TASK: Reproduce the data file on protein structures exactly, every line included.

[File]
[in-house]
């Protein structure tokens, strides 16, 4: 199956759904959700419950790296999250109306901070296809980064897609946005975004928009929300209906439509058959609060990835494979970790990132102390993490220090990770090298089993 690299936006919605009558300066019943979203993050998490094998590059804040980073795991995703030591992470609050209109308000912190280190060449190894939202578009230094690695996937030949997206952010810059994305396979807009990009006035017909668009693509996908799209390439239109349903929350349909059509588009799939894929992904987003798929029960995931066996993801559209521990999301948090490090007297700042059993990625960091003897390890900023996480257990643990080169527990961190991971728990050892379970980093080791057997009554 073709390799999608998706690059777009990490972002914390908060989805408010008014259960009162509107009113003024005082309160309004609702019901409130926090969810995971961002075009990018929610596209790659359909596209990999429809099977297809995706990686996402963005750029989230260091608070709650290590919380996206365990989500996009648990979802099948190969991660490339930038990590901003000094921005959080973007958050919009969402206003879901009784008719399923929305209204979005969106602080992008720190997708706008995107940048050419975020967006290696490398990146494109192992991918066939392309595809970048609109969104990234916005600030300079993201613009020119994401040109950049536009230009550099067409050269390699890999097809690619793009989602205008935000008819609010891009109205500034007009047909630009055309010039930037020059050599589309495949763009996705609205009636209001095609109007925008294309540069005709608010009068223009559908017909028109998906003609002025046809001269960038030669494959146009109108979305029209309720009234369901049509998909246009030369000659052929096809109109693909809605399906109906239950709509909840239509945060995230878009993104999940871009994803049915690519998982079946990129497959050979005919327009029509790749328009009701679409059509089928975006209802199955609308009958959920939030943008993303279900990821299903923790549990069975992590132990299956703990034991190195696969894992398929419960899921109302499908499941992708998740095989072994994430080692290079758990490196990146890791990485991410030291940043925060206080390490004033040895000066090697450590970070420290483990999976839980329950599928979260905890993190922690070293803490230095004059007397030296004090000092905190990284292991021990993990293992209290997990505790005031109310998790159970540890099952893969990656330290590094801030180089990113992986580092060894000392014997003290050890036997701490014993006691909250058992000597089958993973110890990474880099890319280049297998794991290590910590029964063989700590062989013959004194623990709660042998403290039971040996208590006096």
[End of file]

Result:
[in-house]
């Protein structure tokens, strides 16, 4: 199956759904959700419950790296999250109306901070296809980064897609946005975004928009929300209906439509058959609060990835494979970790990132102390993490220090990770090298089993 690299936006919605009558300066019943979203993050998490094998590059804040980073795991995703030591992470609050209109308000912190280190060449190894939202578009230094690695996937030949997206952010810059994305396979807009990009006035017909668009693509996908799209390439239109349903929350349909059509588009799939894929992904987003798929029960995931066996993801559209521990999301948090490090007297700042059993990625960091003897390890900023996480257990643990080169527990961190991971728990050892379970980093080791057997009554 073709390799999608998706690059777009990490972002914390908060989805408010008014259960009162509107009113003024005082309160309004609702019901409130926090969810995971961002075009990018929610596209790659359909596209990999429809099977297809995706990686996402963005750029989230260091608070709650290590919380996206365990989500996009648990979802099948190969991660490339930038990590901003000094921005959080973007958050919009969402206003879901009784008719399923929305209204979005969106602080992008720190997708706008995107940048050419975020967006290696490398990146494109192992991918066939392309595809970048609109969104990234916005600030300079993201613009020119994401040109950049536009230009550099067409050269390699890999097809690619793009989602205008935000008819609010891009109205500034007009047909630009055309010039930037020059050599589309495949763009996705609205009636209001095609109007925008294309540069005709608010009068223009559908017909028109998906003609002025046809001269960038030669494959146009109108979305029209309720009234369901049509998909246009030369000659052929096809109109693909809605399906109906239950709509909840239509945060995230878009993104999940871009994803049915690519998982079946990129497959050979005919327009029509790749328009009701679409059509089928975006209802199955609308009958959920939030943008993303279900990821299903923790549990069975992590132990299956703990034991190195696969894992398929419960899921109302499908499941992708998740095989072994994430080692290079758990490196990146890791990485991410030291940043925060206080390490004033040895000066090697450590970070420290483990999976839980329950599928979260905890993190922690070293803490230095004059007397030296004090000092905190990284292991021990993990293992209290997990505790005031109310998790159970540890099952893969990656330290590094801030180089990113992986580092060894000392014997003290050890036997701490014993006691909250058992000597089958993973110890990474880099890319280049297998794991290590910590029964063989700590062989013959004194623990709660042998403290039971040996208590006096």